If the last week of awards-related turmoil has highlighted anything, it’s that the Academy of Motion Picture Arts & Sciences and the Hollywood Foreign Press Assn. have two very different sets of priorities when it comes to golden trophies.
Both say they’re interested in ratings, but one of these orgs is not like the other.
While the Academy desperately wants to keep ABC happy about its $80 million spend by attracting a younger demo, AMPAS is equally eager to uphold tradition and maintain the serious, staid luster that has become Oscar’s calling card.
Exhibit A: Appointing Brett Ratner as producer for the 2012 ceremony, then being shocked (shocked!) when his well-documented rough edges become headline news. Yes, Ratner’s comments were idiotic, but it wasn’t hate speech and it was by no means out of character.
Tom Sherak wanted attention when he appointed Ratner, and he could have still achieved that with some damage control. Instead, the Academy distanced itself, hoping its dalliances with hipness would fade, wiped clean by easy-listening stylings of Brian Grazer and Billy Crystal. It’s almost as if the Academy stepped outside, saw that it was raining, and decided never to leave the house again.
By the way, it’s pretty difficult to get the young kids interested in watching a three-hour ceremony that honors films they haven’t seen while celebrities thank people they’ve never heard of.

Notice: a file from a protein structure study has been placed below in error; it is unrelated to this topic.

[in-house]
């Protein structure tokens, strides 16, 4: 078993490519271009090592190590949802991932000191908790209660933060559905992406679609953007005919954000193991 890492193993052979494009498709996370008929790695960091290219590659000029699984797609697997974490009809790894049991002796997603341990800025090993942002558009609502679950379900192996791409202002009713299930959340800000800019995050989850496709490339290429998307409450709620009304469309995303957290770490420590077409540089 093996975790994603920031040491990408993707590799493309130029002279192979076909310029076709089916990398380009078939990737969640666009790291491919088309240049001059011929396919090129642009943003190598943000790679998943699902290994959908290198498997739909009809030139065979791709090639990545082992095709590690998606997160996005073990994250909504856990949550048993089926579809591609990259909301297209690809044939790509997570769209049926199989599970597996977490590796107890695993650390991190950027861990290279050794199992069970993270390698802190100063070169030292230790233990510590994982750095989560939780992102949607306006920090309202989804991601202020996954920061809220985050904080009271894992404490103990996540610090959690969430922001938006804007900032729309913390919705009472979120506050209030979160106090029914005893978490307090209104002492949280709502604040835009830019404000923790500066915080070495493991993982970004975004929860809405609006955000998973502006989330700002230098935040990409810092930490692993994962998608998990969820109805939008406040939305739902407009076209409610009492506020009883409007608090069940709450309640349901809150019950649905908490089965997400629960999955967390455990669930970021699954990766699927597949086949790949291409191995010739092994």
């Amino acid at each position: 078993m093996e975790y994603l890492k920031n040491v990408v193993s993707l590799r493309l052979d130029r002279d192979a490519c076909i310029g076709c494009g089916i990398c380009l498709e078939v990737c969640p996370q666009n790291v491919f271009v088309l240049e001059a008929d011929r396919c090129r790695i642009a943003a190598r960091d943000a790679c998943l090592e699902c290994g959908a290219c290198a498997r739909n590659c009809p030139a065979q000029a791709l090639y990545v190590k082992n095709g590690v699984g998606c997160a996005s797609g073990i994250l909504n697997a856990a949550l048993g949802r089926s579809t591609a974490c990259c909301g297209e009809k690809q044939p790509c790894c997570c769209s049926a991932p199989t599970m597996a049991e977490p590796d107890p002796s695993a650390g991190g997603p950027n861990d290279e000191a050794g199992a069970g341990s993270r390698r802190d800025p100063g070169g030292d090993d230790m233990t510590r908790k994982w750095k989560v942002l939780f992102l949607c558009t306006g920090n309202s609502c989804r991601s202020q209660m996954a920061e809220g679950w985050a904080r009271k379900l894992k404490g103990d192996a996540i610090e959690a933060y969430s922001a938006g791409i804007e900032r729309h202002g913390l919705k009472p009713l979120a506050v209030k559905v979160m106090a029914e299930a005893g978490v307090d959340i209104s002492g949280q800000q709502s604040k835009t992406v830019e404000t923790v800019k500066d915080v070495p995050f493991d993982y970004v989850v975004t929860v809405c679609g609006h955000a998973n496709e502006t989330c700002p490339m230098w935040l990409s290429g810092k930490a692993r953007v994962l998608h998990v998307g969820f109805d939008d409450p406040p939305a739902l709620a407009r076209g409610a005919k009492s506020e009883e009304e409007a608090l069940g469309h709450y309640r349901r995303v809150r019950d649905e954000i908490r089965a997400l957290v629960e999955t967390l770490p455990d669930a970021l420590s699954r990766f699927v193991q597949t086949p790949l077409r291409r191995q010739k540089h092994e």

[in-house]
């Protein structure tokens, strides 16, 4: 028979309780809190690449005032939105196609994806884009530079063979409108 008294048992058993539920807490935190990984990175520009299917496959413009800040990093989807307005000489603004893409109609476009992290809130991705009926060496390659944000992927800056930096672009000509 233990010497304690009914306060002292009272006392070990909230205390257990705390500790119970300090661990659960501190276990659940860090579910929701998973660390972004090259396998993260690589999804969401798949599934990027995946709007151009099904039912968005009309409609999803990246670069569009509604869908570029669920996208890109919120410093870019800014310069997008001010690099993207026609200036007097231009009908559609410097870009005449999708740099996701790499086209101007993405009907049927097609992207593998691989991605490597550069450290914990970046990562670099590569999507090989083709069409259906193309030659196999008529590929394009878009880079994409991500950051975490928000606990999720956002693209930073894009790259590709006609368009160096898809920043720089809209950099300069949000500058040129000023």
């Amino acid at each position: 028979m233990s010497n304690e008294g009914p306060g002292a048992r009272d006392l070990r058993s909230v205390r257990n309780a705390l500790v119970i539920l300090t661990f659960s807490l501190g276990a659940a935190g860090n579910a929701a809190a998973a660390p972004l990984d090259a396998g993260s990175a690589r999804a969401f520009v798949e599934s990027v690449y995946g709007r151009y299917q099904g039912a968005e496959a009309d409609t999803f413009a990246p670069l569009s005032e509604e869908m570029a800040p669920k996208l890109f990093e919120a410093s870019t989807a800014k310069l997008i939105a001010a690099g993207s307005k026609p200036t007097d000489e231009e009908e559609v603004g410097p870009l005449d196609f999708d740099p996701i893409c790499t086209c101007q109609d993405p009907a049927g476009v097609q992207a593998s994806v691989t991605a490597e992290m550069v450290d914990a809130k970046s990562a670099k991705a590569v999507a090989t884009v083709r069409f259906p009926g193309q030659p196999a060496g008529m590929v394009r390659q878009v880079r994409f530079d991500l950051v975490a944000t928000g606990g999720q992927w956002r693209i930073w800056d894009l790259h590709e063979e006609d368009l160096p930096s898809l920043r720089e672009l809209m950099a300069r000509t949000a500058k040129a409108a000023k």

Meanwhile, the HFPA is capitalizing on its reputation for being the “more fun” version of the Oscars (even though it seems to have reined in the free-flowing Champagne in recent years in favor of a little decorum) by welcoming back Ricky Gervais for round three in the ring.
Not only is it crystal clear that ratings won out over hurt feelings, this year is bound to be just as withering for any celeb who’s been in a bar fight or been photographed under embarrassing circumstances in the last 12 months. Standards and practices might blunt his edge, but Gervais likely signed on with the caveat that no celeb or subject matter is safe from his ridicule. It’s not like he needs the work — he’s doing this just to see how far he can go.
Yes, it’s important for the Oscars to remain Hollywood’s highest honor, which gives the Globes a little more leeway. But it’s equally important for the Academy to decide who the Oscars are for: a TV audience or the industry. It’s pretty difficult to serve both well.